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"Who remembers the second person to step on to the moon?" Janet Rimmer asks. "That second leap took only a leap second, but who actually remembers?" So instead of leaping on the moon, Ms Rimmer chose to spend her leap second at the end of June in the purpose for which it had clearly been intended: saying "Goodbye" to Hong Kong. She suggests that future leap seconds might be added only in leap years, so that women who ask men to marry them on 29 February can change their minds in the leap second on 30 June. Anyway, Buzz Aldrin remembers who made that second leap for mankind.

Renee Gallagher and John Dolan point out that if each of the 5 billion or so people in the world enjoy a leap second, it adds up to about 158 years, "which is just about long enough to postpone the millennium until the celebrations are organised". In similar fashion, Geoffrey Langley arrives at the figure of 159 years, which he thinks should be taken away from 1997, leaving us in 1838, "four years before the cession of Hong Kong to the British, thus giving ample time for a change of heart." Alternatively they recommend splitting the second and keeping it for when split-second timing is needed. Chris Williams has his split seconds packaged up to sell at exorbitant prices to rich Americans who want to increase their life-spans.

It's amazing how much Sian Cole can get up to in a second (sorry, no room to go into details) - which perhaps explains why Eric Brown can think of nothing better than to spend his second in her company. "Think first, leap second," says Norman Foster.

"Give it to a hedgehog," says Mollie Caird. "Every hedgehog is so infested with ticks, it won't notice one more." RJ Pickles says "devote it to second thoughts". He also thinks we should all demand overtime pay. Richard Faloon was not prepared for our question and is having to pause a second to consider it. Duncan Bull will hoard his leap second until autumn, when he will turn his clocks back by only 59 minutes and 59 seconds, "thus lessening the trauma of suddenly darker evenings".

"Ideally," says Ann Phillips, "it should be spent by a married woman in proposing to a second husband, and by the man concerned in escape - with one leap, Carruthers was free."

John Harrison says: "You could have a secondment as Second Officer to the committee set up to have second thoughts on starting up a second front during the Second World War." Or you could have the Third World War, which, with nuclear weapons, would last only a second. Or, as James Nicholas suggests, you could use it to deliver second-class post on time for once. In a second letter, John Harrison has second thoughts: "As one second equals roughly half a mo', it's time to cut a fair bit of the lawn."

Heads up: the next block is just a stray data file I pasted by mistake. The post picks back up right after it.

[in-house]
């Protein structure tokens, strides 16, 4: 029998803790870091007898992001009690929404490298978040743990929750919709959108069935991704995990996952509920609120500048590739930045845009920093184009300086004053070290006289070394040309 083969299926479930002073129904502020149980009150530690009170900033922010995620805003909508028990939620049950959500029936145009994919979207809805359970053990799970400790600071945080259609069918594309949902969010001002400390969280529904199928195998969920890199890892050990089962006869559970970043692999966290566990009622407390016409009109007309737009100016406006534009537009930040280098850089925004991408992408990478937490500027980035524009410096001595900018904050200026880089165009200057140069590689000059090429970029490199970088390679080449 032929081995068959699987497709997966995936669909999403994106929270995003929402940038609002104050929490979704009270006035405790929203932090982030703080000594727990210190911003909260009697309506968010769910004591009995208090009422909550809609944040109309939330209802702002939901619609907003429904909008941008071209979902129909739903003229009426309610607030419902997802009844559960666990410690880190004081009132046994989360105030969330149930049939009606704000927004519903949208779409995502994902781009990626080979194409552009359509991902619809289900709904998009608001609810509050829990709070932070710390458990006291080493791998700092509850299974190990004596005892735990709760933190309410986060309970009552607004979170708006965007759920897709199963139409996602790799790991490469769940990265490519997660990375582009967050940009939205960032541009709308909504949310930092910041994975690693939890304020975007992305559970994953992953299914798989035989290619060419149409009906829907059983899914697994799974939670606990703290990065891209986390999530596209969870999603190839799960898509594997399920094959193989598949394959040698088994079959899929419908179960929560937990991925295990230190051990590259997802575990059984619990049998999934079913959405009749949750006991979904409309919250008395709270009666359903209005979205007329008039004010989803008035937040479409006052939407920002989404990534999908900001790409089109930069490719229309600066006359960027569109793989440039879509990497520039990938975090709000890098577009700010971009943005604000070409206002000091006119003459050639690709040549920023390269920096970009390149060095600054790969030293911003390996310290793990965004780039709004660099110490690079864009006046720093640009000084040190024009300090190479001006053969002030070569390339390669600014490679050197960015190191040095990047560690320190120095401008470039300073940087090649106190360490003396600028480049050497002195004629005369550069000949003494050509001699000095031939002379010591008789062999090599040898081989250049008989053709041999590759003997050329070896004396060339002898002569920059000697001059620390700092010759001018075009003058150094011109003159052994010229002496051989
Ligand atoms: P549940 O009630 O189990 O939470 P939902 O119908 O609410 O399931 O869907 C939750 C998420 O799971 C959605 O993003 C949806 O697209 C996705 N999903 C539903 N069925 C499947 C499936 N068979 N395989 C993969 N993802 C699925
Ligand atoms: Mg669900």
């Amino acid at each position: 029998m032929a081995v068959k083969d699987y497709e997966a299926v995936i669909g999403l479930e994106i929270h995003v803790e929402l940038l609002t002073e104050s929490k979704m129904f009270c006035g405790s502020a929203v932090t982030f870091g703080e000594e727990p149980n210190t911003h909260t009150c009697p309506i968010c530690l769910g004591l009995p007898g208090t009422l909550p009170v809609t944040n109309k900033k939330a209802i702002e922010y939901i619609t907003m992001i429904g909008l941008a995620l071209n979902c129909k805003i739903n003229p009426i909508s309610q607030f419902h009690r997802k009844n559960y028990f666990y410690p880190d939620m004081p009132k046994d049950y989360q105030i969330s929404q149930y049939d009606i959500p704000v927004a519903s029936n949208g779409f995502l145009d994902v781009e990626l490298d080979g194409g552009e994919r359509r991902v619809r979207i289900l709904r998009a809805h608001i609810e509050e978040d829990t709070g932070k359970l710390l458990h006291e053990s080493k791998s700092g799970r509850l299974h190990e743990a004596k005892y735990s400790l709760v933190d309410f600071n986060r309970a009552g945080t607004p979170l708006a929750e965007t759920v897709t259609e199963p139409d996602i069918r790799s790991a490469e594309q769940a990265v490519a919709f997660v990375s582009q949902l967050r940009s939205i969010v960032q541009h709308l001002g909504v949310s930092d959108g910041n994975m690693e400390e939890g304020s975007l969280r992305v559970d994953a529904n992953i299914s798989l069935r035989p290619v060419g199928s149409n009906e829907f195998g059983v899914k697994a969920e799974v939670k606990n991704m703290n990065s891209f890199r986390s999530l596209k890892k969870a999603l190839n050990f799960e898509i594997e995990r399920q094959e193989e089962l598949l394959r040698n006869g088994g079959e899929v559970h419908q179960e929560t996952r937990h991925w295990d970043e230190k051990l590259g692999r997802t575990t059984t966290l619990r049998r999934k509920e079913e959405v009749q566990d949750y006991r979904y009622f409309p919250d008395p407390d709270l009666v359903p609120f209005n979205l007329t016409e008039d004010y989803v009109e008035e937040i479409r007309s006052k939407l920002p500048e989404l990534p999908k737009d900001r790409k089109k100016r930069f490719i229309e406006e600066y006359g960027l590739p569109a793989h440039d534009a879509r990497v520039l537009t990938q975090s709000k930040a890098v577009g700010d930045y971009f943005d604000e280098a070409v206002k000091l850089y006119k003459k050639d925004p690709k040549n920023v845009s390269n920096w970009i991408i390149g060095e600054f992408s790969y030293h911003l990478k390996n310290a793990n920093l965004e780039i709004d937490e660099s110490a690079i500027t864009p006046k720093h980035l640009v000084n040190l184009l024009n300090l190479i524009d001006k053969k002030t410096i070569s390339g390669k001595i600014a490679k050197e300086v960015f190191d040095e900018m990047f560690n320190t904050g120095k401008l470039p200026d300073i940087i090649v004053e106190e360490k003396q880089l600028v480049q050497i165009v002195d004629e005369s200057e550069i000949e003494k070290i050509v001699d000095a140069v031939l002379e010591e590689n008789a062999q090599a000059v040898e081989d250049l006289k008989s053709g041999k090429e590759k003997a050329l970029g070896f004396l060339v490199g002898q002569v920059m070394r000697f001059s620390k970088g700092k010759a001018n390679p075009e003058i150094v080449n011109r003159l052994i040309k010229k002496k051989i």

Abigail Titley cautiously advises investing it in "a sort of Tessa for time". Then you could take time out when you need it. She's a bit worried, though, that the account might still need 90 days' notice. D Whetherly will be having a drink in the Second Chance Saloon while playing a 33rpm disc of the "Minute Waltz" at 1,980 rpm.

"An extra second will allow me to get out of the bath in time to answer the phone," says Leslie Hughes damply. Tim Samuel wants to give them all to South West trains "to let them continue running in their own time". Alex Harley, after savouring the moment, plans to spend the next six months trying to adjust her digital watch. "Tax it," says Martin Brown - luckily too late for Gordon Namesake to take up the suggestion. He also suggests that instead of giving us a leap second each, they should have a special National Lottery, "with the winner receiving a year and three runners- up a month each".

Prizes to Janet Rimmer, John Harrison and Duncan Bull. Next week, puns. Meanwhile, there has been a debate in our letters page about the origins of corner-cutting. Any ideas for things to do with cut corners will be welcome at: Creativity, The Independent, 1 Canada Square, Canary Wharf, London E14 5DL. Chambers Dictionary prizes for senders of those we like best.